The second corona wave is in full swing and the experts are unambiguous: good ventilation is an important aspect to get the virus under control. In recent weeks, Hamster Cleaning has received about fifteen questions for 'corona advice' about the use of a ventilation system.
Below is a selection of the most important questions, with our answers, of course.
Why is good ventilation so important at the moment?
The coronavirus spreads, among other things, through corona particles in the air. Good air circulation is necessary to ensure that these particles do not remain suspended in the air. This is only possible with a correctly functioning and clean ventilation system, which flushes or dilutes the air, as it were. Is that so-called rinsing or dilution saving? No, but it does lower the risk of contamination.
An important note: it is recommended to only use air conditioning or recirculation air with HEPA filters during corona times. If there are none, switch off the system. Even if filters are present, there is a chance that they do not filter the particle size of the virus or not sufficiently.
Do I have to maintain my ventilation system differently due to the coronavirus?
The position of Hamster Cleaning is still the same as on day one of the lockdown: if you already have a periodic maintenance plan for your ventilation system and air ducts, you should not change anything. For the companies that have so far not done anything about their air ducts (comfort ventilation), it is time to take action.
Good ventilation and dirty ducts do not go together. It therefore makes sense to have the air ducts checked and, as soon as the maximum permitted amount of dirt (g/m², cf. EN 15780) is exceeded, to proceed with cleaning.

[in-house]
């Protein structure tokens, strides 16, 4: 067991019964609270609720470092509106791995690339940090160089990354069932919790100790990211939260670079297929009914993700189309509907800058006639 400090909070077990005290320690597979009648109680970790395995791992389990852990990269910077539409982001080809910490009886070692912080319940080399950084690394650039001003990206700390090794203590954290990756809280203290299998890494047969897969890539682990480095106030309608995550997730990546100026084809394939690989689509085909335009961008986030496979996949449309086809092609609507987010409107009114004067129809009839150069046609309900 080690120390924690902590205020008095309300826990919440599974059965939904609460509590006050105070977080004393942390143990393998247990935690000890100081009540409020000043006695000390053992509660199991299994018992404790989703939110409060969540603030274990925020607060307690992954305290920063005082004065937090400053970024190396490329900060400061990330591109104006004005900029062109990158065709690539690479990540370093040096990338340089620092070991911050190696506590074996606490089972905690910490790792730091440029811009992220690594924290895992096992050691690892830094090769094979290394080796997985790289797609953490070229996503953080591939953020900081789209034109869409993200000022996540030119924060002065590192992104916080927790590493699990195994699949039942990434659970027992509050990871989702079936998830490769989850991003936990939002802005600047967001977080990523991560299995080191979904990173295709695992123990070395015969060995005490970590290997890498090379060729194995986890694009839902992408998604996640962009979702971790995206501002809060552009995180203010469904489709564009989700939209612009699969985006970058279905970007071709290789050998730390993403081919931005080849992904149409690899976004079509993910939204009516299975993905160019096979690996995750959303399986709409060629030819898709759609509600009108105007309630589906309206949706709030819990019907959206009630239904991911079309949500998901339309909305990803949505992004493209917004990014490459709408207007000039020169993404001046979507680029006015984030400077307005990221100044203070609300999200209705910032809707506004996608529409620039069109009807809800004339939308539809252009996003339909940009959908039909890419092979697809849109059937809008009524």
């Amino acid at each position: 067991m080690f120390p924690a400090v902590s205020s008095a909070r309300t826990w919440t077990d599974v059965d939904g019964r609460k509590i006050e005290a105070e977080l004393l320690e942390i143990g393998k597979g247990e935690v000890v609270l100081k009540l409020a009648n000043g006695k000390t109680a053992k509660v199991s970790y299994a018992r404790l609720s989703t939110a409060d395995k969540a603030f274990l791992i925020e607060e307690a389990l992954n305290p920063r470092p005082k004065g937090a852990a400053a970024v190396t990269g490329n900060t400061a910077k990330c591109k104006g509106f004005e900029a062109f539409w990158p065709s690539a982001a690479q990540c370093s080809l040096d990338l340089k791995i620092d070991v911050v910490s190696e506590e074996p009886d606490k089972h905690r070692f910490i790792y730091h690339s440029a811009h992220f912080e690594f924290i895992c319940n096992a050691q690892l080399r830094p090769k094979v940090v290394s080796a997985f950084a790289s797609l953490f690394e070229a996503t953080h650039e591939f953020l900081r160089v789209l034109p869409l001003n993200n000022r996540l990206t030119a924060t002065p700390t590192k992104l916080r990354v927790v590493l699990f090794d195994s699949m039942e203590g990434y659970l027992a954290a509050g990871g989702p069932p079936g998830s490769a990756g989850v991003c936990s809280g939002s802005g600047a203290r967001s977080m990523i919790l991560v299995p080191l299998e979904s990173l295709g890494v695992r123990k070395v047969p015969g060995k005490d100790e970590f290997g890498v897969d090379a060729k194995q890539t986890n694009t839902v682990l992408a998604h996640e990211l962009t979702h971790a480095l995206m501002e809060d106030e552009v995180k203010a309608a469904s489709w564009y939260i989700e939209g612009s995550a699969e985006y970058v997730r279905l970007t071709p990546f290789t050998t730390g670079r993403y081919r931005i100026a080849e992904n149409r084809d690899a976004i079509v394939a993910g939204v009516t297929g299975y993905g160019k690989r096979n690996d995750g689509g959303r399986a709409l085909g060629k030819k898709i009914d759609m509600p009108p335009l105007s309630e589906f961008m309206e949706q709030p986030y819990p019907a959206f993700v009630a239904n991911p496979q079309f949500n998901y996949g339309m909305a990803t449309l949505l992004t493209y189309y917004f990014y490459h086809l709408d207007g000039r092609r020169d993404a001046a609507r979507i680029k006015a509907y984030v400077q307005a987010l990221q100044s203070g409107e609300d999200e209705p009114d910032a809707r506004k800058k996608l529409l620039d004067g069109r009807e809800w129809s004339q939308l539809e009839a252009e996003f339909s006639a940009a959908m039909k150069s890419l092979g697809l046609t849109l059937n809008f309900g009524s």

Could the virus be in my ventilation system/air ducts?
No. A well-maintained ventilation system can never be a source of contamination in the context of Covid-19.
Will disinfecting my ventilation system help?
In principle, disinfection is not necessary for a well-maintained ventilation system, but depending on the circumstances, a user can still err on the side of caution.
For example, there is a difference between an intensive care unit, where the corona virus has raged, and a school that has been closed for two to three months.
If the extraction grids in that intensive care unit are dirty, disinfection after cleaning can be useful. In the closed school with a correctly maintained ventilation system, it is pointless to have a disinfection carried out in the run-up to the new school year.
Do homes with C or D systems need to be maintained?
Not to fight the coronavirus, but to guarantee a healthy living environment. The Scientific and Technical Center for the Construction Industry (WTCB) recommends cleaning residential air ducts after nine years, but Hamster Cleaning knows from experience that that period is too long. Cleaning every three to four years is recommended.
Do you have any other questions? Feel free to contact us via firstname.lastname@example.org or use our form .
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